Seked (or seqed) is an ancient Egyptian term describing the inclination of the triangular faces of a right pyramid. The system was based on the Egyptian's length measure known as the royal cubit. It was subdivided into seven palms, each of which was sub-divided into four digits. The inclination of measured slopes was therefore expressed as the number of horizontal palms and digits relative to each royal cubit rise.
The seked is proportional to the reciprocal of our modern measure of slope or gradient, and to the cotangent of the angle of elevation. Specifically, if s is the seked, m the slope (rise over run), and the angle of elevation from horizontal, then:
The most famous example of a seked slope is of the Great Pyramid of Giza in Egypt built around 2,550 B.C. Based on modern surveys, the faces of this monument had a seked of 5 1/2, or 5 palms and 2 digits, in modern terms equivalent to a slope of 1.27, a gradient of 127%, and an elevation of 51.84° from the horizontal (in our 360 degree system).
Information on the use of the seked in the design of pyramids has been obtained from two mathematical papyri; the Rhind Mathematical Papyrus in the British Museum and the Moscow Mathematical Papyrus in the Museum of Fine Arts. Although there is no direct evidence of its application from the archaeology of the Old Kingdom, there are a number of examples from the two mathematical papyri, which date to the Middle Kingdom that show the use of this system for defining the slopes of the sides of pyramids, based on their height and base dimensions. The most widely quoted example is perhaps problem 56 from the Rhind Mathematical Papyrus.
The most famous of all the pyramids of Egypt is the Great Pyramid of Giza built around 2,550 B.C.. Based on the surveys of this structure that have been carried out by Flinders Petrie and others, the slopes of the faces of this monument were a seked of 5 1/2, or 5 palms and 2 digits [see figure above] which equates to a slope of 51.84° from the horizontal, using the modern 360 degree system. This slope would probably have been accurately applied during construction by way of 'A frame' shaped wooden tools with plumb bobs, marked to the correct incline, so that slopes could be measured out and checked efficiently.
Furthermore, according to Petrie's survey data in "The Pyramids and Temples of Gizeh"  the mean slope of the Great Pyramid's entrance passage is 26° 31' 23" ± 5". This is less than 1/20th of one degree in deviation from an ideal slope of 1 in 2, which is 26° 33' 54". This equates to a seked of 14, and is generally considered to have been the intentional designed slope applied by the Old Kingdom builders for internal passages.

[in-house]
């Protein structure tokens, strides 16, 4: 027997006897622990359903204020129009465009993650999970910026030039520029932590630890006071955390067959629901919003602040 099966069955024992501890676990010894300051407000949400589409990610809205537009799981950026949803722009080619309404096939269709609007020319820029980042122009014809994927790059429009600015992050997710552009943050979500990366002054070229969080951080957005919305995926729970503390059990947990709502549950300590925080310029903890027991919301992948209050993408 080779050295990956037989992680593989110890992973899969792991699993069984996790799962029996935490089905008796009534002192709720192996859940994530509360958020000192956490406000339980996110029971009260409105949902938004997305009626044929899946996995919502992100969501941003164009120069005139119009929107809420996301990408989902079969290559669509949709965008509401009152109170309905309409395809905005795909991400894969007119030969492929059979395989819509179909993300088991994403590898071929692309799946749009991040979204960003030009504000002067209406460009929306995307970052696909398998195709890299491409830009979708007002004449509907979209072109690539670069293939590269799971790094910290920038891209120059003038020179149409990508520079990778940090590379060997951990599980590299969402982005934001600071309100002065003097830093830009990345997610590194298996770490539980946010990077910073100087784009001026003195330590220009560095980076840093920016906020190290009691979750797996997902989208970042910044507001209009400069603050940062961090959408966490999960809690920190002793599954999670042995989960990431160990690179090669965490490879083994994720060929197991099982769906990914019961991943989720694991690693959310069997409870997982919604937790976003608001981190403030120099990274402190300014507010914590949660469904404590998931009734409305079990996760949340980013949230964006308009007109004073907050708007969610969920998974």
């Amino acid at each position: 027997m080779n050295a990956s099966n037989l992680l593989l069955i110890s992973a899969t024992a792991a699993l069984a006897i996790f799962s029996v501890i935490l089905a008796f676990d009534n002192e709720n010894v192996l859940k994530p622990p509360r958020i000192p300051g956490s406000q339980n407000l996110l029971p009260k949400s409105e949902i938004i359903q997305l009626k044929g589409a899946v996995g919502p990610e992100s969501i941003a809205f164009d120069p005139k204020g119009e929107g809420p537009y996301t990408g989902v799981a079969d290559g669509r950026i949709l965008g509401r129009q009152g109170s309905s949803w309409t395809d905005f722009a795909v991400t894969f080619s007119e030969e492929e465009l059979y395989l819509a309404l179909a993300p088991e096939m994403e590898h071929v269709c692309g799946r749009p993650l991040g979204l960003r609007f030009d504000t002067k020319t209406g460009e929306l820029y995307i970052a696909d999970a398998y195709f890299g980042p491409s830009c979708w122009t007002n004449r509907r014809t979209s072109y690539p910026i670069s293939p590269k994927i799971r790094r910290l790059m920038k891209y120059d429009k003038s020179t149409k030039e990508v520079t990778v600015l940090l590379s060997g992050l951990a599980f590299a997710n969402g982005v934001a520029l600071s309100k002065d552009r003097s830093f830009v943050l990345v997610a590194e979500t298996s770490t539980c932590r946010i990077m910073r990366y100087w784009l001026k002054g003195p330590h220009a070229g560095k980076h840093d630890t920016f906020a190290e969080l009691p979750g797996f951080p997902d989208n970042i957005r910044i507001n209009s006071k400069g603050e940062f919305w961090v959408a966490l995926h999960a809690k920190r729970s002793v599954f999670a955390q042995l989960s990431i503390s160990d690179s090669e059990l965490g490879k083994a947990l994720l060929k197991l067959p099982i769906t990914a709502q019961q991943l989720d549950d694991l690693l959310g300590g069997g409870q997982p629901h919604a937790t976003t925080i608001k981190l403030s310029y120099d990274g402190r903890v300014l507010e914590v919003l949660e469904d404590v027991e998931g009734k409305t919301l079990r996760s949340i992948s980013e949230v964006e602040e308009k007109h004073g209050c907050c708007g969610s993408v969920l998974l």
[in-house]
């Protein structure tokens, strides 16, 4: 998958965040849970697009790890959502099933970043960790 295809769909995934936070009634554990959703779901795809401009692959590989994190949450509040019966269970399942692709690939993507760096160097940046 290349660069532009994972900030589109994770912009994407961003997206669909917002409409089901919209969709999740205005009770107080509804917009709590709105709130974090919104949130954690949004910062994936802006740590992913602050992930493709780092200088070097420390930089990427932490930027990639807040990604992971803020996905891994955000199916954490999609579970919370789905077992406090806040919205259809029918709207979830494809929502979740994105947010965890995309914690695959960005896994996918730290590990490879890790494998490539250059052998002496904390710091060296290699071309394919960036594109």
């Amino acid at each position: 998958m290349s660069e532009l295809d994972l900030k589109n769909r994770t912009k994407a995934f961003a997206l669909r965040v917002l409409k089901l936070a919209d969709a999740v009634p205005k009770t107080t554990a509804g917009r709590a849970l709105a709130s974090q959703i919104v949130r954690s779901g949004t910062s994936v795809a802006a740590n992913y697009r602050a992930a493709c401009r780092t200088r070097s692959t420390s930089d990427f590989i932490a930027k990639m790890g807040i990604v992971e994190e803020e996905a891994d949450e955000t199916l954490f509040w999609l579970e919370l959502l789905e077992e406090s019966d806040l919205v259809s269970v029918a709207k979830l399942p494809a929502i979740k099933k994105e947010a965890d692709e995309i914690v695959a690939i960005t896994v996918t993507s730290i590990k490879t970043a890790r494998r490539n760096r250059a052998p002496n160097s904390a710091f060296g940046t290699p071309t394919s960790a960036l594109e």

The seked of a pyramid is described by Richard Gillings in his book 'Mathematics in the Time of the Pharaohs' as follows:
"The seked of a right pyramid is the inclination of any one of the four triangular faces to the horizontal plane of its base, and is measured as so many horizontal units per one vertical unit rise. It is thus a measure equivalent to our modern cotangent of the angle of slope. In general, the seked of a pyramid is a kind of fraction, given as so many palms horizontally for each cubit of vertically, where 7 palm equal one cubit. The Egyptian word 'seked' is thus related [in meaning, not origin] to our modern word 'gradient'."
Many of the smaller pyramids in Egypt have varying slopes; however, like the Great Pyramid of Giza, the pyramid at Meidum is thought to have had sides that sloped by  51.842° or 51° 50' 35", which is a seked of 51⁄2 palms.
The Great Pyramid scholar Professor I.E.S Edwards considered this to have been the 'normal' or most typical slope choice for pyramids. Flinders Petrie also noted the similarity of the slope of this pyramid to that of the Great Pyramid at Giza, and both Egyptologists considered it to have been a deliberate choice, based on a desire to ensure that the circuit of the base of the pyramids precisely equalled the length of a circle that would be swept out if the pyramid's height were used as a radius. Petrie wrote "...these relations of areas and of circular ratio are so systematic that we should grant that they were in the builder's design".